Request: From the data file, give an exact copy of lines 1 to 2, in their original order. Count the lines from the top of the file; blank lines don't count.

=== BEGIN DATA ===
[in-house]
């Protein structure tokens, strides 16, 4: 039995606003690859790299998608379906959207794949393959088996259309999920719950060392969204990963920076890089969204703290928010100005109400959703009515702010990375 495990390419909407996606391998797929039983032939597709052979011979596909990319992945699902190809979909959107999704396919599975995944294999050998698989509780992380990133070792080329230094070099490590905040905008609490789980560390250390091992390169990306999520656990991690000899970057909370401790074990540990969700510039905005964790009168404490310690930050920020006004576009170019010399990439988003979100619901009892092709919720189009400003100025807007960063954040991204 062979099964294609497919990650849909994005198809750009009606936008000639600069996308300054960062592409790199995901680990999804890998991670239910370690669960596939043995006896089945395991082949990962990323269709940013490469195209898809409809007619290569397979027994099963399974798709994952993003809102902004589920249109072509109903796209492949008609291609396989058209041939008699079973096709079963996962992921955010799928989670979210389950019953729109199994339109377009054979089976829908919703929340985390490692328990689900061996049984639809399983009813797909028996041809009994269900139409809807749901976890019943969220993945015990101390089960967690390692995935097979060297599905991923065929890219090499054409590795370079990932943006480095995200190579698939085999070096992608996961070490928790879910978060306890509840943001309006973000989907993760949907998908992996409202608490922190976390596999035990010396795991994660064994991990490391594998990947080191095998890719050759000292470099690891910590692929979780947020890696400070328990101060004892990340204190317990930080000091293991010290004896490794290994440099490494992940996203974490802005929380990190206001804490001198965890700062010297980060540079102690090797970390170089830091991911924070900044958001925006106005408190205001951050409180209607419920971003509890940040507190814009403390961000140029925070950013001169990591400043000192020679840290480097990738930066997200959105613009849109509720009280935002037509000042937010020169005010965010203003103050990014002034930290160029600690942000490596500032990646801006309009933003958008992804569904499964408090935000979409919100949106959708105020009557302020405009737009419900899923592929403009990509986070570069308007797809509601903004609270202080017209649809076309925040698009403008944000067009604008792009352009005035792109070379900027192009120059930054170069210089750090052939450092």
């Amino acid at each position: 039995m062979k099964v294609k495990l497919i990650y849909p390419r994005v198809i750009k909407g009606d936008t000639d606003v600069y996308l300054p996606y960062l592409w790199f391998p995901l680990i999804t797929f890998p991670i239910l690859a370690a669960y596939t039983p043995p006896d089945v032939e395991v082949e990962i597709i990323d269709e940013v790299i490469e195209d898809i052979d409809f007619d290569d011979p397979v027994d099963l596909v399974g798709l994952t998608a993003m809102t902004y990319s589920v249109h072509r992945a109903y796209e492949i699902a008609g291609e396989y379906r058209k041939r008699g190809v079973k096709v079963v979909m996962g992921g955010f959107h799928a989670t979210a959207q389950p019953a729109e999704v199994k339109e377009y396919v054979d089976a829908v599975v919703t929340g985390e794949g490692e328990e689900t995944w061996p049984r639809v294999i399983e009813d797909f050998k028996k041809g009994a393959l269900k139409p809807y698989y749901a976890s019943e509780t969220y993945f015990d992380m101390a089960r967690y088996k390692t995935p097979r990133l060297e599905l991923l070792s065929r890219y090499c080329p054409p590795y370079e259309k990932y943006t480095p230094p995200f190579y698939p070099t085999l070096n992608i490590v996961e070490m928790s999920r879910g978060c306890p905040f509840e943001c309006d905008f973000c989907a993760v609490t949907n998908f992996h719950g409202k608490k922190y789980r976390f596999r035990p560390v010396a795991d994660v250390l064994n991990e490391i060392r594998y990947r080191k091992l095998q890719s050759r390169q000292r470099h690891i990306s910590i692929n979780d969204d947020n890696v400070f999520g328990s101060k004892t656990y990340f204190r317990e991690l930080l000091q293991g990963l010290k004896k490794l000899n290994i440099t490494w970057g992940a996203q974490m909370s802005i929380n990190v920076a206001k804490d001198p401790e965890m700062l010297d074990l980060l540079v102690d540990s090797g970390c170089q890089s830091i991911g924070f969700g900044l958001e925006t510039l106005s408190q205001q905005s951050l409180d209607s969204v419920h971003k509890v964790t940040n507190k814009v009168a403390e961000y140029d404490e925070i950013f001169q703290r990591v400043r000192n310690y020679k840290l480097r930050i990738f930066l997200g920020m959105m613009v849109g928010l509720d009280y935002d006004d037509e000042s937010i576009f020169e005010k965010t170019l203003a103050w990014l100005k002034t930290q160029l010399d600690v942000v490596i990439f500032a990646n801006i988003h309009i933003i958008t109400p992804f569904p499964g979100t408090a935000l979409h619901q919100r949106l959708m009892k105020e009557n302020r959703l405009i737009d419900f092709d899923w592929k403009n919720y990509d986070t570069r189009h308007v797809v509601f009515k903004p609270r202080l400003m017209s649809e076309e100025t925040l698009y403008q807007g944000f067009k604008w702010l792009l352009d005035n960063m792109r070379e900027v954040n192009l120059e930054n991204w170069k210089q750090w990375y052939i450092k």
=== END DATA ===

[in-house]
């Protein structure tokens, strides 16, 4: 039995606003690859790299998608379906959207794949393959088996259309999920719950060392969204990963920076890089969204703290928010100005109400959703009515702010990375 495990390419909407996606391998797929039983032939597709052979011979596909990319992945699902190809979909959107999704396919599975995944294999050998698989509780992380990133070792080329230094070099490590905040905008609490789980560390250390091992390169990306999520656990991690000899970057909370401790074990540990969700510039905005964790009168404490310690930050920020006004576009170019010399990439988003979100619901009892092709919720189009400003100025807007960063954040991204 062979099964294609497919990650849909994005198809750009009606936008000639600069996308300054960062592409790199995901680990999804890998991670239910370690669960596939043995006896089945395991082949990962990323269709940013490469195209898809409809007619290569397979027994099963399974798709994952993003809102902004589920249109072509109903796209492949008609291609396989058209041939008699079973096709079963996962992921955010799928989670979210389950019953729109199994339109377009054979089976829908919703929340985390490692328990689900061996049984639809399983009813797909028996041809009994269900139409809807749901976890019943969220993945015990101390089960967690390692995935097979060297599905991923065929890219090499054409590795370079990932943006480095995200190579698939085999070096992608996961070490928790879910978060306890509840943001309006973000989907993760949907998908992996409202608490922190976390596999035990010396795991994660064994991990490391594998990947080191095998890719050759000292470099690891910590692929979780947020890696400070328990101060004892990340204190317990930080000091293991010290004896490794290994440099490494992940996203974490802005929380990190206001804490001198965890700062010297980060540079102690090797970390170089830091991911924070900044958001925006106005408190205001951050409180209607419920971003509890940040507190814009403390961000140029925070950013001169990591400043000192020679840290480097990738930066997200959105613009849109509720009280935002037509000042937010020169005010965010203003103050990014002034930290160029600690942000490596500032990646801006309009933003958008992804569904499964408090935000979409919100949106959708105020009557302020405009737009419900899923592929403009990509986070570069308007797809509601903004609270202080017209649809076309925040698009403008944000067009604008792009352009005035792109070379900027192009120059930054170069210089750090052939450092």